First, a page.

Looking Ahead: Marketing of harvested grains for export markets
Joint Message from Grain Farmers of Ontario, Ontario Agri Business Association and Seeds Canada
October 26, 2021
As Ontario farmers and agri-businesses finalize harvesting activities and begin planning for the year ahead, Grain Farmers of Ontario, the Ontario Agri Business Association and Seeds Canada remind farmers and the entire supply chain of the need for stewardship to protect market access and enable access to innovation. This includes adhering to established marketing channels for corn hybrids that have not yet received import approvals in key markets, such as the European Union (EU).
Stewardship is a shared commitment along the value chain, from seed developers to farmers to grain marketers, and is designed to address a range of issues including the lengthy process to secure trait approval in some export markets.
All corn hybrids sold in Ontario are approved for cultivation and for use as food and feed within Canada and the U.S. The majority of corn hybrids sold in Ontario have also received import authorization in many importing countries. However, delays and uncertainty in the EU’s regulatory process present a particular challenge for Ontario’s corn value chain as both individual traits and stacked products (i.e. a combination of individual traits) require regulatory approval. As a result of these delays, trait stacks for certain corn hybrids sold in Ontario are not currently approved in the EU (see Seeds Canada’s corn hybrid database and/or company seed guides for more information).
While the majority (approx. 90%) of corn grown in Ontario is used domestically, maintaining and expanding access to export markets for both corn and processed by-products is vital for a profitable corn value chain. The EU continues to be an important and growing market for Canadian corn representing 56% of total exports sales in 2020. In 2020, seven of the top 10 export markets for Canadian corn were EU member countries.
The regulatory status of a seed variety is an important consideration when making seed purchase decisions for the upcoming crop year. Adherence to product stewardship guidelines for non-EU approved varieties are an important step in maintaining market access to export markets. Farmers should contact their seed supplier if they are unaware or unsure of these requirements. There are marketing limitations that exist with non-EU approved varieties. If a farmer does plant non-EU approved varieties next year, they should contact their grain buyer to determine if they will be receiving harvested grains from these varieties. Farmers can continue to market corn with non-approved traits by following established stewardship requirements into appropriate channels that primarily include, but are not limited to domestic feed and ethanol markets.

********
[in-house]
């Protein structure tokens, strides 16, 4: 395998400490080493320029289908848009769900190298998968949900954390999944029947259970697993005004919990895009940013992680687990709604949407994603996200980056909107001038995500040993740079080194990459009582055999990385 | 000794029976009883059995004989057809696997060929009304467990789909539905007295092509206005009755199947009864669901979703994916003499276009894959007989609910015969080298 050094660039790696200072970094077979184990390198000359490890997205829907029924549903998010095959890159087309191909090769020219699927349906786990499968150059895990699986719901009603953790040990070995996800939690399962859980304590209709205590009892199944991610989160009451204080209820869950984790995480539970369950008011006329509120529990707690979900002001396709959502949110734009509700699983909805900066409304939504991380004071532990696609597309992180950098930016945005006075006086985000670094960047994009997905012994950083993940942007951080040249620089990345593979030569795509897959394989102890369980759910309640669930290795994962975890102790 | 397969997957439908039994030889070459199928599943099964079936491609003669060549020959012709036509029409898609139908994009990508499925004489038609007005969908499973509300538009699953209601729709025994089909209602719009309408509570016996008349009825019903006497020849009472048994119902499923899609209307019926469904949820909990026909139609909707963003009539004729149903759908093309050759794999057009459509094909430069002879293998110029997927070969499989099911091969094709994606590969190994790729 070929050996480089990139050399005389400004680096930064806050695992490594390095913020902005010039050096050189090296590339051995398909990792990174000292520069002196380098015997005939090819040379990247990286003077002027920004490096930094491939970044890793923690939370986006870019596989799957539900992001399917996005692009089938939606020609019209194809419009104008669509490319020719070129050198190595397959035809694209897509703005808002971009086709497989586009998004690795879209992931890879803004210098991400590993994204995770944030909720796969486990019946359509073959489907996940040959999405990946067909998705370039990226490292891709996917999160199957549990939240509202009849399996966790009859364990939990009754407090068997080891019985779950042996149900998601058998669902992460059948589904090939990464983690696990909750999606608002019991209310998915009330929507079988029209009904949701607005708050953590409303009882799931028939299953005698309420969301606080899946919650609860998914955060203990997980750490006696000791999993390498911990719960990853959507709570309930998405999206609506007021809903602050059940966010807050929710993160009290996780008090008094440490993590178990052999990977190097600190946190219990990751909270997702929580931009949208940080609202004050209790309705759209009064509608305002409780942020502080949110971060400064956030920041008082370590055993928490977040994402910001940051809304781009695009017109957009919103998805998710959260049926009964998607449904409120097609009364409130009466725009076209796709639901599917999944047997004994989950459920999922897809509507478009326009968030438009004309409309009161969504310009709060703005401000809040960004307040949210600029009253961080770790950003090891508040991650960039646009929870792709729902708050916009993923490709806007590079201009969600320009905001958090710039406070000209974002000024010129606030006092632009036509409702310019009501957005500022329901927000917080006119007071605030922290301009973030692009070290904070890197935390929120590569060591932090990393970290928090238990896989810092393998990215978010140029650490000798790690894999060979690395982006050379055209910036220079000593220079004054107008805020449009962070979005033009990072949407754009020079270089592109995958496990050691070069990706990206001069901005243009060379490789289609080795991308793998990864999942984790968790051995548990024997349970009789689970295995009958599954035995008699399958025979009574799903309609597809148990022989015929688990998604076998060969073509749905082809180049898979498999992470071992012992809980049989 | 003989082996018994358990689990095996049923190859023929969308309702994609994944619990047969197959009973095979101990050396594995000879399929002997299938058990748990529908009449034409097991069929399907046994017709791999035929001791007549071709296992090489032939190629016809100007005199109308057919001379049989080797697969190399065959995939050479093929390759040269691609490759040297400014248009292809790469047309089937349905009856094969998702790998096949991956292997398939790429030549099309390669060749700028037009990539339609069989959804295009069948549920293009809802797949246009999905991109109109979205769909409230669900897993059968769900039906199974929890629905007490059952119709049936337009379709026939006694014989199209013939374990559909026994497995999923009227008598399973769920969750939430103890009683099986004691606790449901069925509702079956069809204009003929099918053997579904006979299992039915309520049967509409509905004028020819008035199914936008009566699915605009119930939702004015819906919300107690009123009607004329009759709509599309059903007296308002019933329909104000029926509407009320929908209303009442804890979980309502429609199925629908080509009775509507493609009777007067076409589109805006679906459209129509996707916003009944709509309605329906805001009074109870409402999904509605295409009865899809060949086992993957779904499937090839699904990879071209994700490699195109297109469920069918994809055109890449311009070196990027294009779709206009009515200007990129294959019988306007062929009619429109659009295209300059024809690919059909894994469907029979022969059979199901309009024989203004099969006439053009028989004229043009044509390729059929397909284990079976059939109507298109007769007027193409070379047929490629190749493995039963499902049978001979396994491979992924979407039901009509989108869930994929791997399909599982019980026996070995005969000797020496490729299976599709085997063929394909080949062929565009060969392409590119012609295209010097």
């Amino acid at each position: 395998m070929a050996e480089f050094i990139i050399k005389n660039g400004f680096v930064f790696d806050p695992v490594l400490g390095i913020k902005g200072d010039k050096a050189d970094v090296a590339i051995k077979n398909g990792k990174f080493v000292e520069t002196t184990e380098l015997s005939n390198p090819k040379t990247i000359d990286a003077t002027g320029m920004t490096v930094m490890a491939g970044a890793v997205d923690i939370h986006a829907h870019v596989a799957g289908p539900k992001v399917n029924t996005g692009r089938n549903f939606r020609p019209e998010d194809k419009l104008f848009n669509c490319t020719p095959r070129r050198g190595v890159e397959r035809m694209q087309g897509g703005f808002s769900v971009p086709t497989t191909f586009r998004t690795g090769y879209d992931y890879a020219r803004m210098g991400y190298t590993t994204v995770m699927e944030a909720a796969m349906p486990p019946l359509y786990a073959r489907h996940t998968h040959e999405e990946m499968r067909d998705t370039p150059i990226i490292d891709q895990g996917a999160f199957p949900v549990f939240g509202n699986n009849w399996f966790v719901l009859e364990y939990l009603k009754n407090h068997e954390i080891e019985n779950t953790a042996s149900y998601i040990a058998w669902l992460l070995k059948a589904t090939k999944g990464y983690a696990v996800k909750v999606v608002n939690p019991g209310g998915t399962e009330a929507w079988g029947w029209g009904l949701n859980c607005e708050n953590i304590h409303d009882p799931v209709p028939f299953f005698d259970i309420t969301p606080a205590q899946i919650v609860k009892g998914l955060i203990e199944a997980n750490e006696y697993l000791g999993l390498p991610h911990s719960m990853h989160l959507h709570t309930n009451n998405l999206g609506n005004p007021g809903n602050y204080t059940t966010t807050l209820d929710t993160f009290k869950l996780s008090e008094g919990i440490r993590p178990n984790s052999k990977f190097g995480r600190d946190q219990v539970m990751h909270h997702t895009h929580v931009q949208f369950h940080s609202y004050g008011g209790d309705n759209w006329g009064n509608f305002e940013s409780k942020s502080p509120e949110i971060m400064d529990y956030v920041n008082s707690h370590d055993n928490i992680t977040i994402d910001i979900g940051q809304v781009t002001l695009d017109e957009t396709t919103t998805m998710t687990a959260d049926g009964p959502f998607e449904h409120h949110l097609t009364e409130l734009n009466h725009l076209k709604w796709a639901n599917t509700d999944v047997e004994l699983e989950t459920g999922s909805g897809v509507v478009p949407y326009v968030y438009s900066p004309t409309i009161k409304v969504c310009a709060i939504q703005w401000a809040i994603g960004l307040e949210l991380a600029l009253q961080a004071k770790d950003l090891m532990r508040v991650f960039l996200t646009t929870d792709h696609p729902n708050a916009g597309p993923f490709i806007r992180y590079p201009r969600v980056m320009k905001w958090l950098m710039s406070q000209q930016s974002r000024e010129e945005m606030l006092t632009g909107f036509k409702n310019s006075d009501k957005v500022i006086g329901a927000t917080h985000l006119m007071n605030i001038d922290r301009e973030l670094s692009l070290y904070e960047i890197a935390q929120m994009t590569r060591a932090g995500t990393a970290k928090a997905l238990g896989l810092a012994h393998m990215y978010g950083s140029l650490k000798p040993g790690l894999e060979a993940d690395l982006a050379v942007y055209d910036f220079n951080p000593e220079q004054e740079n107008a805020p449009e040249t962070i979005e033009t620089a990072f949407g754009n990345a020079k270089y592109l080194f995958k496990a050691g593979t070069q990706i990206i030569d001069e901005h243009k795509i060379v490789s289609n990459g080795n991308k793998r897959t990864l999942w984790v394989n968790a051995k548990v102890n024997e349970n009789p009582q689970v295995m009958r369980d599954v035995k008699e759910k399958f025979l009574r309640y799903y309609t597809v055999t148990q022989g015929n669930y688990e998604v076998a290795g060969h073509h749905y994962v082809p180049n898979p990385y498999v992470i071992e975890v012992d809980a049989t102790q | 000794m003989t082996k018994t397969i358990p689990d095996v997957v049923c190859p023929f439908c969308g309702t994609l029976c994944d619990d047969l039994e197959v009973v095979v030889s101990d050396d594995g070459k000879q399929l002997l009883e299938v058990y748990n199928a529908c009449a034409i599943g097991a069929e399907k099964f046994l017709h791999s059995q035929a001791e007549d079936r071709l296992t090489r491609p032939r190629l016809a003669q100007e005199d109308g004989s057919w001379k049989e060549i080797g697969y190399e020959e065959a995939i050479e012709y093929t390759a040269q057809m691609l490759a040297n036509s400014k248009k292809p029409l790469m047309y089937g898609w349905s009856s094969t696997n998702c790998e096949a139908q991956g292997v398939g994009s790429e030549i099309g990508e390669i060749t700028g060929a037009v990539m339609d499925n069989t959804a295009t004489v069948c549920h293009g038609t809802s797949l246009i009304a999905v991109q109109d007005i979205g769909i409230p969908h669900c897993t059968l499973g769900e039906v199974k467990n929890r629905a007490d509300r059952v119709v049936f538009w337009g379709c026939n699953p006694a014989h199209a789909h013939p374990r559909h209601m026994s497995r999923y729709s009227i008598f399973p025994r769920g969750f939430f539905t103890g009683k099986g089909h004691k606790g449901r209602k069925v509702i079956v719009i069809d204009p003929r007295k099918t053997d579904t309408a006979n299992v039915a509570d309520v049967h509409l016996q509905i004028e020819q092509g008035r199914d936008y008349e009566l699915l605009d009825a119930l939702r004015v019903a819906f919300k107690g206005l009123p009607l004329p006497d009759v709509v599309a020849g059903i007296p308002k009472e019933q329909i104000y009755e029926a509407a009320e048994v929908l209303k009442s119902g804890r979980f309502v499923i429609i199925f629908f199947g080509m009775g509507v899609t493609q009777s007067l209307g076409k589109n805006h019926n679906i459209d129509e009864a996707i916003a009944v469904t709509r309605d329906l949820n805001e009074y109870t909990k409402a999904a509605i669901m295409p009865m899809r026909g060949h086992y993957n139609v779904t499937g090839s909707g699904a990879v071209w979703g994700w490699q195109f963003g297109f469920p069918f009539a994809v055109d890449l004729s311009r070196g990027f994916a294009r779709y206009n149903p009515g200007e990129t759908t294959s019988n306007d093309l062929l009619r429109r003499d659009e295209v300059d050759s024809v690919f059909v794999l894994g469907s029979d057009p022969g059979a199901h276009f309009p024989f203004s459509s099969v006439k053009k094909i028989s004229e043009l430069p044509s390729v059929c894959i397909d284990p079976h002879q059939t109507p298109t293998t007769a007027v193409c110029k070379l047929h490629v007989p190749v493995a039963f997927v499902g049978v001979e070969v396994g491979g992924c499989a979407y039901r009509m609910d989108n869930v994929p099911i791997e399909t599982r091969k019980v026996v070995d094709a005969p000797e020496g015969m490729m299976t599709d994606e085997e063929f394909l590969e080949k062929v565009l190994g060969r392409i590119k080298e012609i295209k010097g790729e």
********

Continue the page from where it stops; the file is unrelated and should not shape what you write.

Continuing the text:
Access to innovation and export markets are both vital to our sector. The supply chain supports the responsible introduction and adoption of new technologies for Ontario’s farmers, which consider regulatory approvals domestically and in key export markets which helps all participants within the agri-food value chain maintain competitiveness and profitability, manage risk, and expand market access in a competitive global marketplace. The supply chain also supports stewardship, including adherence to appropriate grain channeling, as required, so Ontario grain farmers and exporters continue to have unfettered access to key export markets.
Code of Practice for Trade in Barley, Canola, Corn, Oats and Wheat in Ontario
Grain Farmers of Ontario has developed a Code of Practice with the Ontario Agri Business Association and the Ontario Canola Growers Association as a recommendation of best practice for dispute resolution for producer deliveries to country or terminal elevators.View Code of Practice
Agreement for the Marketing of the Ontario Soybean Crop
The Soybean Marketing Agreement is established under the authority of Farm Products Marketing Act Ontario Regulation 485/09. It sets out responsibilities for all parties related to the marketing of Ontario soybeans.View Soybean Marketing Agreement
Drying Charges Calculator
Shrinkage occurs whenever wet grain is dried. As grain is dried, moisture is removed from the grain resulting in a loss of volume and a weight loss. Please consult this link to The Canadian Grain Commission to calculate weight loss due to drying. This link is for informational purposes only.
Note that this calculation does not include any losses that can occur when mechanically dried and handled to and from the dryer. Commercial elevators have other charges and deductions associated with their moisture tables. Ensure you are aware of the actual conversion and drying charges (if applicable) ahead of grain delivery.
Practice Safe Storage to Prevent OTA in Cereals
Preventing even the smallest pockets of OTA-contaminated cereals during storage is the only way to manage OTA and help reduce the risk of toxins being produced and avoiding product recall. Keep it Clean provides tips on how to manage on-farm storage to reduce risk.
Soybean Moisture Shrink Calculator
Grain Farmers of Ontario developed a calculator to help soybean growers to understand and calculate moisture discounts for soybeans.
Find CBOT futures pricing and proprietary cash basis prices for grain elevators across Ontario. Find this app and more on the Mobile Apps page.
Seed Declaration Form Information
Starting July 1, grain farmers in Ontario will be asked to fill out the Canadian Grain Commission (CGC) “Declaration of eligibility of grain at delivery” at CGC licensed terminal elevators and may be asked to complete the form at country elevators that are not licensed by the CGC but make sales to licensed terminal elevators. View our Frequently Asked Questions factsheet.
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